Bees play bumblebees, according to new research published in the journal Animal behavior. The first object of the story is demonstrated behavior in the insect, adding that bees experience positive “emotions”.
Most of the experiments were put together by researchers led by scientists from Queen Mary University of London to test the hypothesis. The bumble bees were shown to roll the wooden balls frequently from their journey, although there was no apparent incentive to do so.
According to the findings, smaller bees involve more groups than larger bees. These events imitated the behavior of human infants and other juvenile mammals and particularly playful birds. Additionally, male bees wrap longer balls than their female counterparts.
Forty-five bumblebees were followed in the study as they walked across the sand. He was given the opportunity to walk along an open road to reach the feeding area or to deviate from this road into areas with wooden balls. Each bee wraps the balls between 1 and an impressive 117 times in the experiment. Repeated behavior suggested that rolling the ball was a reward.
This was also supported by another experiment where 42 different sets of bees were given access to two colored chambers. One room always contained moving balls, while the other did not have any objects. When given a later tested choice between two chambers, neither containing pellets at that time, the bees preferred the color of the chamber previously associated with the wooden pellets. The set of experiments dispelled any notion that the bees were moving the balls for something greater than the game. The rolling balls did not contribute to survival strategies, such as gaining food, cleaning clutter, or mating and were performed under stress-free conditions.
The study expands on previous work from the same Queen Mary lab, which shows that bumble bees can be trained to score goals by rolling balls to targets in return for some food reward. In a previous experiment, the team observed that bumble bees were wrapped in balls outside the experiment, without any food reward. New research has shown that bees rolling balls are often out of practice and without any food to do it – it’s voluntary and spontaneous – so it’s similar to the play behavior that has been seen in other animals.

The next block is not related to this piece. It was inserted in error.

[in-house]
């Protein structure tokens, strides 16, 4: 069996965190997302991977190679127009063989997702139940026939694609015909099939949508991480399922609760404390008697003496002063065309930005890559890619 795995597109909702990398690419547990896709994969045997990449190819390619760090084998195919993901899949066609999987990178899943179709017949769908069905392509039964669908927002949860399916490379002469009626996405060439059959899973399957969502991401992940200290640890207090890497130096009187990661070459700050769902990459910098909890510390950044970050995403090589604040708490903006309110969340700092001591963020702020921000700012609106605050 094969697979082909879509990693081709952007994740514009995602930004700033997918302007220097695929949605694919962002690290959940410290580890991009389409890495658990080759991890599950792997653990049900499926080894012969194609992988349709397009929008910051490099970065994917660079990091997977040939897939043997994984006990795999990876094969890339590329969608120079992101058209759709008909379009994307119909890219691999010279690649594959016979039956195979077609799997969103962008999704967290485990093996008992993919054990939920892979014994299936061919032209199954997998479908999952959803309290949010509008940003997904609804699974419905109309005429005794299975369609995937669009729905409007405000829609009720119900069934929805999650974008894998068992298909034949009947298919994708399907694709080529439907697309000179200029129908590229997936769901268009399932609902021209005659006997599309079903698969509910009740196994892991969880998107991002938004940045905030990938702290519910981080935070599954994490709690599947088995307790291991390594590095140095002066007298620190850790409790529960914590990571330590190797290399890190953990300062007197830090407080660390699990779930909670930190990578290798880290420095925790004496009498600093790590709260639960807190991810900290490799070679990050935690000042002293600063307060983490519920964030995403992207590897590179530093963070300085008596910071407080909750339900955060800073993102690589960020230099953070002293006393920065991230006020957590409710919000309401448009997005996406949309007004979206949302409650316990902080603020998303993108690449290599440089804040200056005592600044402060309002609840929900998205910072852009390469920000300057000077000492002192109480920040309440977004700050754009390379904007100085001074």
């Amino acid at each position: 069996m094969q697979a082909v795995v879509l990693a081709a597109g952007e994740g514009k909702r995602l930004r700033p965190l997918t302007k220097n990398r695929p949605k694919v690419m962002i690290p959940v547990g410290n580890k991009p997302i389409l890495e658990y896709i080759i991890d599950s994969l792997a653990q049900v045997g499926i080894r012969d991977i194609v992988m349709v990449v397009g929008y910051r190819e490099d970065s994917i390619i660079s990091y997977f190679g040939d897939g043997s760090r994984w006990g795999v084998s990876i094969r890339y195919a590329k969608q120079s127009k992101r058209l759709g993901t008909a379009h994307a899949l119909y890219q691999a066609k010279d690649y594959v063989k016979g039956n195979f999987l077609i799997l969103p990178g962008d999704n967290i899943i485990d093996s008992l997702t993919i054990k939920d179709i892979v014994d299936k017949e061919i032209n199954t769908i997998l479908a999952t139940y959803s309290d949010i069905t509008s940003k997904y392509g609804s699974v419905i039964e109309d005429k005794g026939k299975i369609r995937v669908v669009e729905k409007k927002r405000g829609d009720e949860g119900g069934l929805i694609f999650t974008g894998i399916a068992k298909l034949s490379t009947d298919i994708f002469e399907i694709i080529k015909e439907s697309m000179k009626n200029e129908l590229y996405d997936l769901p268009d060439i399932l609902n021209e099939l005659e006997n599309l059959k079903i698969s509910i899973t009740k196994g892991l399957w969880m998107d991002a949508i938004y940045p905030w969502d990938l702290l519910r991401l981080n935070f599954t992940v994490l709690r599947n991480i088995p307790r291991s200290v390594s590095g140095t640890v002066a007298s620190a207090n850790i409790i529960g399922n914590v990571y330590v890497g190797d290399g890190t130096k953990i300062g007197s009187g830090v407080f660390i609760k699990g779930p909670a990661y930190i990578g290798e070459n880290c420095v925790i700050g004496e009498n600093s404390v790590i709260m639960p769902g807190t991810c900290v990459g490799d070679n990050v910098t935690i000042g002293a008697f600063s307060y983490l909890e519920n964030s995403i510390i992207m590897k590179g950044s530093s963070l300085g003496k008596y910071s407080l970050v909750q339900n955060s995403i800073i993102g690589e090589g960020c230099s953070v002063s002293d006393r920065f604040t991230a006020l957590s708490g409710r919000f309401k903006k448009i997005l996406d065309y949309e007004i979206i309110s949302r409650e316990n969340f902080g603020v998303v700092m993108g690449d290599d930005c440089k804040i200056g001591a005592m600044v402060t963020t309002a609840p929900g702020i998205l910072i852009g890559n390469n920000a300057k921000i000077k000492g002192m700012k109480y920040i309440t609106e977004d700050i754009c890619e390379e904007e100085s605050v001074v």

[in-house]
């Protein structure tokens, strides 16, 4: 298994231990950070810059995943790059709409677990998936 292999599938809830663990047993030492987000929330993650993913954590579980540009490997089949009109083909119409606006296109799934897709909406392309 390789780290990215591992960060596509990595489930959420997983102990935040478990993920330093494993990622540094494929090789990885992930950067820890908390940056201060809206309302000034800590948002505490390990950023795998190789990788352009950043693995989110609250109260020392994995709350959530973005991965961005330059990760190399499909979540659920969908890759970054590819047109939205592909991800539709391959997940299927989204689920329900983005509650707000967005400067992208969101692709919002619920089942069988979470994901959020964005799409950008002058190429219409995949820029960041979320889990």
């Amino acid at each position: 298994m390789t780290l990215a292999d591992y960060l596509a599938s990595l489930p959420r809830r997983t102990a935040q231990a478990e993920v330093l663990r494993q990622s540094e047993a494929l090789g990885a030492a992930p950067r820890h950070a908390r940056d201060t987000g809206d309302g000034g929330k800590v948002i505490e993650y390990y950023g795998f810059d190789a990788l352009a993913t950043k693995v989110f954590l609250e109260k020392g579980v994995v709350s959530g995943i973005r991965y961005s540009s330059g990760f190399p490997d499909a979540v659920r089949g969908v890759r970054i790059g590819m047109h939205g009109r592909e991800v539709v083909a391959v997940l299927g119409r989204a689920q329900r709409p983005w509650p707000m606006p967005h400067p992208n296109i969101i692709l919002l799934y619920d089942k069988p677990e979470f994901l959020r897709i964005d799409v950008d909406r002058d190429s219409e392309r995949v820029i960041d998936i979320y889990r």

Samadi Galpayage, first author of the study and a PhD student at Queen Mary University of London, said: “It’s definitely mind-blowing, sometimes funny, to watch bumblebees show something like a story. They come and handle these toys again and again. It shows again that, despite its small size and small brain, it is more than a small robotic object. They can actually feel some states of positive emotion, even if rudimentary, like other larger furry, or not so furry, animals do. Such a discovery has implications for the understanding of the sentience and utility of insects and will, I hope, encourage us to respect and protect life on earth ever more.
Professor Lars Chittka, Professor of Sensory and Behavioral Ecology at Queen Mary University of London, head of the lab and author of the recent book “The Mind of the Bee”, said: “This research provides strong evidence that the intelligence of insects is far more intelligent than we might think. There are many animals that only they play recreational use, but most examples come from young mammals and birds.
“We have an ever-increasing body of evidence supporting the need for all we can to protect insects that are millions of miles away from mindless creatures traditionally believed to be cruel.”
Reference: “Do bumble bees play?” by Hiruni Samadi Galpayage Dona, Cwyn Solvi, Amelia Kowalewska, Kaarle Mäkelä, HaDi MaBouDi and Lars Chittka, 19 October 2022; Animal behavior.
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